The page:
Such an awesome post! I thought the exact same thing as a web dev newbie, and when I got started blogging on Medium, it really did feel like no one was paying attention. Then I came here and everyone was so supportive! My first post somehow blew up and I got some great comments about even better ways to use the tool I was explaining. Bottom line: if you ever get excited about something you're doing, just shout it from the rooftops, especially here :)
Like many things, the best way to get better is to practice. Reading other blogs, learning how to write and actually doing it can surely only help you improve.
Showing the initiative is a plus point.
Showing your developing technical knowledge is another.
Showing your improving writing and communication skills is a final win - and in fact blogging is likely the only way you can really demonstrate this skill to potential employers.
I wrote my journey type of first blog post yesterday. Planning on continuing to write more. I have a few drafts saved with ideas and what to write about in each.
Even though i think they are more on the side of personal blogging versus a technical blog im still going to post them to the dev community.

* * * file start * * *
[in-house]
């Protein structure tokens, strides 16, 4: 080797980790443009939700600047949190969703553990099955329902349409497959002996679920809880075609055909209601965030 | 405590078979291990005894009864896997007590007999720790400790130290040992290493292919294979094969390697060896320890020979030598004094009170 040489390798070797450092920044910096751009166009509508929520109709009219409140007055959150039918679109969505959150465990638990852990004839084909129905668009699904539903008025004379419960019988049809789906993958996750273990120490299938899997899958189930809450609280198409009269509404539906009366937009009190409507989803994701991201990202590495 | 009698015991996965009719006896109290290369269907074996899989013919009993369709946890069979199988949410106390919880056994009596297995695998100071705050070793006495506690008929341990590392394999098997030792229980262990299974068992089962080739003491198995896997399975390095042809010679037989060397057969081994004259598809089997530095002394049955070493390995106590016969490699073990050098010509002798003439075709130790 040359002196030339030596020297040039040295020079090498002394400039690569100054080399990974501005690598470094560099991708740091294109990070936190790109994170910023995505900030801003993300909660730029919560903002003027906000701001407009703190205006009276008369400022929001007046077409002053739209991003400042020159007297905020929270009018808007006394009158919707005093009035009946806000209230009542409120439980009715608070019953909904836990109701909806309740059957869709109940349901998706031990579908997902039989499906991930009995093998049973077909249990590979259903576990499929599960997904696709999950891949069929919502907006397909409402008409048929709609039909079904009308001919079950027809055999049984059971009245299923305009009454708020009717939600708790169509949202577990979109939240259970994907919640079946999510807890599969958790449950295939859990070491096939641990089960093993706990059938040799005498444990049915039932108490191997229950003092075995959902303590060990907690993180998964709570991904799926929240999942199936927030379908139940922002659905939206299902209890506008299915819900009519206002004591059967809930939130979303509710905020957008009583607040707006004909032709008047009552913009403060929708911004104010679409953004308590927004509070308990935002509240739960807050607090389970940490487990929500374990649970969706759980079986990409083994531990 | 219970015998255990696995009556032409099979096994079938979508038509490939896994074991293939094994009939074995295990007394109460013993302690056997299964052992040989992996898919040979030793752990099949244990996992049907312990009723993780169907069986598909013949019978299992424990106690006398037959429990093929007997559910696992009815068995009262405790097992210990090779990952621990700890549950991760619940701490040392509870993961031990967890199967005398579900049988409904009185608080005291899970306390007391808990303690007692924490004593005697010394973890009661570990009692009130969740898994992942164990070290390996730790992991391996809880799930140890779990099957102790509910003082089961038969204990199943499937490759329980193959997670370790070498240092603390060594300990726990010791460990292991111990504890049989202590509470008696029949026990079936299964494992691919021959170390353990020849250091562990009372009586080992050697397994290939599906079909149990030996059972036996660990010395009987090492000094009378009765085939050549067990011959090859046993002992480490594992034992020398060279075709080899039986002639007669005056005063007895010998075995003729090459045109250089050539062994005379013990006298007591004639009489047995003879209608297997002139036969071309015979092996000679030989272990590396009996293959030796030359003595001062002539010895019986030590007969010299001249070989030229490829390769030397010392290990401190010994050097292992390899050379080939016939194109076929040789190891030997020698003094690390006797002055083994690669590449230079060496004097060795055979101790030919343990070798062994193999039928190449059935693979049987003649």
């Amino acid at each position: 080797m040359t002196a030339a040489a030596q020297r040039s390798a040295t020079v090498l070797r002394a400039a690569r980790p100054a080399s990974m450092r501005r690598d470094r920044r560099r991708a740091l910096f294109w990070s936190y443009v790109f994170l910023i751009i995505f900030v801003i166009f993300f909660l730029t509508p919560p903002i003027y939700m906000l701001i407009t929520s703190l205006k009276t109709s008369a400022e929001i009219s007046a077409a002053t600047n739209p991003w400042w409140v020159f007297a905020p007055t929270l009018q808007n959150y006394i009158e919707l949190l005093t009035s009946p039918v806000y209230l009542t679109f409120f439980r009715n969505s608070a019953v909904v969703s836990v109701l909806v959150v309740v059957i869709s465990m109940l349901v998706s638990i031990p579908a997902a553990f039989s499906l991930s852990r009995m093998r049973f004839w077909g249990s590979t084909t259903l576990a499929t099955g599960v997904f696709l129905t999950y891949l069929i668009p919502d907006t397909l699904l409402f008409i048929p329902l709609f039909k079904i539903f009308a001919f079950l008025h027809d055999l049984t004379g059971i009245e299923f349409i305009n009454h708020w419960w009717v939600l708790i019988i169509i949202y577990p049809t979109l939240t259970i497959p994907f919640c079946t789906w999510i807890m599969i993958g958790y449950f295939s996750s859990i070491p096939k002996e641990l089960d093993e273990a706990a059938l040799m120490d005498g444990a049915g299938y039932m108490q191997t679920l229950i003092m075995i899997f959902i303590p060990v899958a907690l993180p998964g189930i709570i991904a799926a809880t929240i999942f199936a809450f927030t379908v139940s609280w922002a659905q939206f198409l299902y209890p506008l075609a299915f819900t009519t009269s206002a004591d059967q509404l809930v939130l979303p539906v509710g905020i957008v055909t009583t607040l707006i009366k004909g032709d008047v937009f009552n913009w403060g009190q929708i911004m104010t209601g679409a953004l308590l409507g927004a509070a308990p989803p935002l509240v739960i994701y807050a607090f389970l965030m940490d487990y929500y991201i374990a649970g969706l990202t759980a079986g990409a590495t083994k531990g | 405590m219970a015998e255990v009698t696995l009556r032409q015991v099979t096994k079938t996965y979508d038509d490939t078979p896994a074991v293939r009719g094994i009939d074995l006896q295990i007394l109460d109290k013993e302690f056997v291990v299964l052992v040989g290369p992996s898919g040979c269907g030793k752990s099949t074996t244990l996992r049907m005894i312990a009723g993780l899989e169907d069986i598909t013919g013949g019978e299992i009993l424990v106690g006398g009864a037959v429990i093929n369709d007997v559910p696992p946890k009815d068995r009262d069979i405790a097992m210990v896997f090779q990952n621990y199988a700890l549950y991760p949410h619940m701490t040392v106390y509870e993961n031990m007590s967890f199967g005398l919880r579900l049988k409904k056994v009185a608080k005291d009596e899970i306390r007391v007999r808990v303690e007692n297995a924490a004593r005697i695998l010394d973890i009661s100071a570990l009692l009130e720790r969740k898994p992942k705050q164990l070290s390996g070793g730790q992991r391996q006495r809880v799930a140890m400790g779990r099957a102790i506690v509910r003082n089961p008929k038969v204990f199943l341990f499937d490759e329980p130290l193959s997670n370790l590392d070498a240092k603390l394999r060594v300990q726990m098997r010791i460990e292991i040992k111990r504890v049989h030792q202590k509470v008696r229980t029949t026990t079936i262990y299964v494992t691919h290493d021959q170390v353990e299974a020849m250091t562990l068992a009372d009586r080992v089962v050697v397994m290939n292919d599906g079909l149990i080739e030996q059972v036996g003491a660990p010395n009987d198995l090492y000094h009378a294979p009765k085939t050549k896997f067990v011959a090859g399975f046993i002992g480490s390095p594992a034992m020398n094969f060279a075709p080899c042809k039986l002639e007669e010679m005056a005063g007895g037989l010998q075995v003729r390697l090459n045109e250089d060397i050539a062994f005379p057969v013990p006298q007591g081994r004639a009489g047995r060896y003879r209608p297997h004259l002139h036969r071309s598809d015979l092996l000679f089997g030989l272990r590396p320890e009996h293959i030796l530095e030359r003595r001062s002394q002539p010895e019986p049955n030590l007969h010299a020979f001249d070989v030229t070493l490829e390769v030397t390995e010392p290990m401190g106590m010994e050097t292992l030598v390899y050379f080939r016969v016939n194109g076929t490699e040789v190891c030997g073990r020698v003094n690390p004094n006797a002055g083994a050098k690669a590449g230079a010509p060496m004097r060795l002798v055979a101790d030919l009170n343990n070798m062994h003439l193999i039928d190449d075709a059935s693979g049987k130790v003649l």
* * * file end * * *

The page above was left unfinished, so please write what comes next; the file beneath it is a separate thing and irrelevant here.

One is on motivation, one on my experience with the flow state & one about my plans to start a side business 2 weeks in my first dev job.
Then hopefully soon I'll write something about MVVM which im using at work. Especially since it was really confusing to me in the beginning.
Thanks for the great article, very helpful!
That is excellent! Some of my posts have been more personal as well, I don't see any issue with that. Your ideas sound great, especially the one about starting a side business! I look forward to reading them!
Thanks... Will take a step towards it
I cannot agree more and I hope this post gets a lot of views. It's a valuable message.